Another sharp memory for me was watching the show the two years we lived at Rosewood Lane in Denbigh, Virginia. In order to get the prime seat in the rec room (a converted garage) I'd stake out my spot early. That meant I had to endure my father's weekly viewing of THE LAWRENCE WELK SHOW. For this little rock 'n' roller, that was dedication.

PS: Marx made a GUNSMOKE playset with character figures of Matt, Chester, Miss Kitty, and Doc. For some reason it included a mining operation.

8 comments:

pattinase (abbott) said...

It's added. I well remember the night when I was deemed old enough to watch this with my grandparents. I felt like I had arrived.

Evan Lewis said...

Great piece, Cap'n. You tried Joe West's Gunsmoke books yet? I'm reading the first, Blood, Bullets and Buckskin, and it's great stuff. I too prefer Chester, and this features Festus, but I ain't minding a bit.

James Reasoner said...

One of my great memories is sitting around the hotel lobby at a WWA convention one night talking to Paul Savage, who was the story editor on GUNSMOKE for years. Kerry Newcomb was with us, too, and he and I sat gaping like the GUNSMOKE fanboys we are as Paul spun yarn after yarn about the show, the cast, and the crew. He was furious about what happened to Amanda Blake.

Also, didn't you know there are mines within one day's ride of Dodge City, Cap'n? And deserts and mountains and forests and every other kind of terrain that exists west of the Mississippi. At least that's the way it seemed.

Chad said...

Obviously, I watched it in reruns. But I loved Gunsmoke a great deal. Especially the episodes when Dennis Weaver was the sidekick.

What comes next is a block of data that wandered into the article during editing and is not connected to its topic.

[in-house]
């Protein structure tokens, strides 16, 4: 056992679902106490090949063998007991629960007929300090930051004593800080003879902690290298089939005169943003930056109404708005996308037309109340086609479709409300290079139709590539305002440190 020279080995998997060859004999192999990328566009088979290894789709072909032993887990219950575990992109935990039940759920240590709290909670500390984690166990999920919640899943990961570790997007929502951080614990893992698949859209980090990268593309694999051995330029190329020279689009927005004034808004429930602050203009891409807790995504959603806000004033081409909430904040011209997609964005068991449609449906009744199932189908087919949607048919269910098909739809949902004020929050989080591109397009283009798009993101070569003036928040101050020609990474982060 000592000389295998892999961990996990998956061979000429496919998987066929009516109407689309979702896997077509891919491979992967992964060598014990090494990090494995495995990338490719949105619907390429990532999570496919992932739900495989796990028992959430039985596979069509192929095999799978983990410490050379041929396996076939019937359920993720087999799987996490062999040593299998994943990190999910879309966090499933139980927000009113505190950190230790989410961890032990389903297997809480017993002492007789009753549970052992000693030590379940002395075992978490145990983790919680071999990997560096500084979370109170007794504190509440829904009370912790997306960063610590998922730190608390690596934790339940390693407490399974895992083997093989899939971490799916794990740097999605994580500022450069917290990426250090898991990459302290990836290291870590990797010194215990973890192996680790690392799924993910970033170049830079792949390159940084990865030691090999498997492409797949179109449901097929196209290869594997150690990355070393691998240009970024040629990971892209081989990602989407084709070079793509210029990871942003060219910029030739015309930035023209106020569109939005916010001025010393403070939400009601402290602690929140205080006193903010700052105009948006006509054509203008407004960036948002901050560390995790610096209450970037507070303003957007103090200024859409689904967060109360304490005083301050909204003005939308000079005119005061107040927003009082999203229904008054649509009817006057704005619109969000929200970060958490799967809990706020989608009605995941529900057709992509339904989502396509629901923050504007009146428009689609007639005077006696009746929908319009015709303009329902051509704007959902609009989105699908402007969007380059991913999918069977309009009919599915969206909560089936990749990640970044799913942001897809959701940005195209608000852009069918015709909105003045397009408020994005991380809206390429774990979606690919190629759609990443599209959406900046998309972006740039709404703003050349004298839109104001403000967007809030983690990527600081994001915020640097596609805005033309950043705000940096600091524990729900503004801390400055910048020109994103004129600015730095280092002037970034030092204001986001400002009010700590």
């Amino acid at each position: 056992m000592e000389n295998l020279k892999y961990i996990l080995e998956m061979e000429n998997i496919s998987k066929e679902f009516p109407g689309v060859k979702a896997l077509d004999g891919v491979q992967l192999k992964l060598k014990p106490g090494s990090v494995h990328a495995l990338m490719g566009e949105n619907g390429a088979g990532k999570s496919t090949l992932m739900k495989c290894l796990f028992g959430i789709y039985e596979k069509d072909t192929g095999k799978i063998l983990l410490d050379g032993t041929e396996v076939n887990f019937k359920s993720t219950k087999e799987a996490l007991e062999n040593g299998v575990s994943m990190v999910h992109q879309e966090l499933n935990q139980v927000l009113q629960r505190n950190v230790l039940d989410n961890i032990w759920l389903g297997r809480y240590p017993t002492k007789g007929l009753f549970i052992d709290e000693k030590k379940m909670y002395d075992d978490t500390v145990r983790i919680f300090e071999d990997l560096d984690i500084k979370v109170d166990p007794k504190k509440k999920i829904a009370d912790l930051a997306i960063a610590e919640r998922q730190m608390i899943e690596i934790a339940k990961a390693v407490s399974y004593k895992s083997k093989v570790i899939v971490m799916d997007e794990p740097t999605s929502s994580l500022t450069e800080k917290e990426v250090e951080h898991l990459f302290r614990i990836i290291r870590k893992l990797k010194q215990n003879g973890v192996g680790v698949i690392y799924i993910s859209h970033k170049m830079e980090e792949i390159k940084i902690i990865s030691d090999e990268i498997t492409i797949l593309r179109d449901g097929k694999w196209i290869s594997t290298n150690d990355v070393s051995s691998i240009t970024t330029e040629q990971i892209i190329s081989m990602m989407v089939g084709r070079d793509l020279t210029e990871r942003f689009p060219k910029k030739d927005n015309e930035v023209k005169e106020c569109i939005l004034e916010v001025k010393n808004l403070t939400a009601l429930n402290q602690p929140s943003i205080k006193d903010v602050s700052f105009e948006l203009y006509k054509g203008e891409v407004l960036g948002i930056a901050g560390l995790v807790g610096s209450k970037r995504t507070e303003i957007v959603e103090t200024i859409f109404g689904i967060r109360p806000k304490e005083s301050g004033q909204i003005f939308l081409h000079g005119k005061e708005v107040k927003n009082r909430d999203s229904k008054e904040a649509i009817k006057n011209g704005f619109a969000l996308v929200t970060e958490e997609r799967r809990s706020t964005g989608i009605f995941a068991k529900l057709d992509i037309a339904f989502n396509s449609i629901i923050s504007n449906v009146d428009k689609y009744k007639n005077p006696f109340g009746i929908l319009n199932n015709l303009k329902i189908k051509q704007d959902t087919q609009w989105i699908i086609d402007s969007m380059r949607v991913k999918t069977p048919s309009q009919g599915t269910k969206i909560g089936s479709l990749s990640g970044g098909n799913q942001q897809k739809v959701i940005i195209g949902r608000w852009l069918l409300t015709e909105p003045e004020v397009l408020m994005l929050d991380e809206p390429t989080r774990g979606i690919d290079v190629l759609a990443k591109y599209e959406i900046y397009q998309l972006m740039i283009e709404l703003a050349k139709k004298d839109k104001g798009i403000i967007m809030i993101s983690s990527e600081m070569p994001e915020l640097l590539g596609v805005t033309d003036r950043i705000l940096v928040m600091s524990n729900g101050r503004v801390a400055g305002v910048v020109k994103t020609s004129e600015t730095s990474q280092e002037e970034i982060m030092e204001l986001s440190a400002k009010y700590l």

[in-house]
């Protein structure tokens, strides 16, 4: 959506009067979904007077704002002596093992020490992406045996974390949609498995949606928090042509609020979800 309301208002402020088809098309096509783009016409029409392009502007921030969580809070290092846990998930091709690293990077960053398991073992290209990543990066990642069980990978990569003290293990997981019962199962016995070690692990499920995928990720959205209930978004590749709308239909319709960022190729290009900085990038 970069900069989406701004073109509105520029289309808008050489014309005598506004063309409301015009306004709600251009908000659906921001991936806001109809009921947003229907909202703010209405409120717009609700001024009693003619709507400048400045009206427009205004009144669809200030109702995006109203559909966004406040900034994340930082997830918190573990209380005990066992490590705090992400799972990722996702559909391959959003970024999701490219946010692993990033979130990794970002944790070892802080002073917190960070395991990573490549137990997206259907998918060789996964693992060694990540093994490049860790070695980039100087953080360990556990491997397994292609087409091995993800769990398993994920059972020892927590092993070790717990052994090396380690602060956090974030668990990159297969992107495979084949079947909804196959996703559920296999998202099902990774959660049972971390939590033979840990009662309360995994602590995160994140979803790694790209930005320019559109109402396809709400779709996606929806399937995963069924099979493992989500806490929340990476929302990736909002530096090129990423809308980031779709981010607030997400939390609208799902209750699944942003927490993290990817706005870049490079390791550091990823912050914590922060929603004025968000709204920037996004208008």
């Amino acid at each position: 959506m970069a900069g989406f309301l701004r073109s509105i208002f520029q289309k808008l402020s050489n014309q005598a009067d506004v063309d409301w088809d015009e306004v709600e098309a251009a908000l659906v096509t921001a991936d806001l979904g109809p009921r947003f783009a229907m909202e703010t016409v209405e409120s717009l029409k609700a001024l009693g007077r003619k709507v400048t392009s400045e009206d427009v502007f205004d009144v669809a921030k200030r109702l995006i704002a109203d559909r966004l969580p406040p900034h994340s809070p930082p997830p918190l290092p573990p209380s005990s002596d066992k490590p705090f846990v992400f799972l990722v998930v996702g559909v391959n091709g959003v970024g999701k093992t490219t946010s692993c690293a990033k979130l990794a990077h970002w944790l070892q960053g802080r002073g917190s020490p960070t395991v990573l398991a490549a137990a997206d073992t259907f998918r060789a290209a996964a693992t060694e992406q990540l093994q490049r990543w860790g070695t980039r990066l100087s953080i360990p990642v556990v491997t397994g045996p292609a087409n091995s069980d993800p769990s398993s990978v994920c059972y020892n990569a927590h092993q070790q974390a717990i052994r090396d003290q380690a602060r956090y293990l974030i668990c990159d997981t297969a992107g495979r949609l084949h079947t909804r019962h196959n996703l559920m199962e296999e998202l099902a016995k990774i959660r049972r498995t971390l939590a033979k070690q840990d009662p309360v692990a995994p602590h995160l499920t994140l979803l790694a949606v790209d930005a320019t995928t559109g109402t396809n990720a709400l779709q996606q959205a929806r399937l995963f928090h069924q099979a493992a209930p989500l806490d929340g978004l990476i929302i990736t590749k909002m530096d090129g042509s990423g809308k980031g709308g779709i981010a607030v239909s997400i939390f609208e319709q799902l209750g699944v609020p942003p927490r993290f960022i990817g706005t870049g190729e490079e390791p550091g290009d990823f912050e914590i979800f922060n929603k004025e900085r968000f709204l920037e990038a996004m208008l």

My mother's father was a coal miner. She has vivid memories of his tv habits. He watched two things: the news with Walter Kronkite and Gunsmoke. You could get away with chatting through the news, but you had to be quiet during Gunsmoke.

George said...

Like Patti, when I was allowed to stay up to watch GUNSMOKE, I felt special. But I must admit I preferred HAVE GUN, WILL TRAVEL to GUNSMOKE. Even at an early age, I felt an attraction to darker, more complex characters.

Richard Prosch said...

I've probably experienced more episodes on radio than TV. Conrad is stuck forever in my mind as Marshal Dillon. Not so my wife, who religiously watched Arness and hears "Cannon" when we listen to OTR.

Cap'n Bob Napier said...

I read a couple of the West books, Evan. I liked them but didn't consider them true Gunsmoke novels. Too many variations from the show.

I, too, like HGWT, George, but sometimes Richard Boone chewed the scenery mercilessly trying to make more of the script than was there.

George said...

I was eight or nine years old when I first started watching HAVE GUN, WILL TRAVEL, Bob. I was too young at that time to figure out that Richard Boone was chewing the scenery. I have the DVD collections and I watch them in small doses.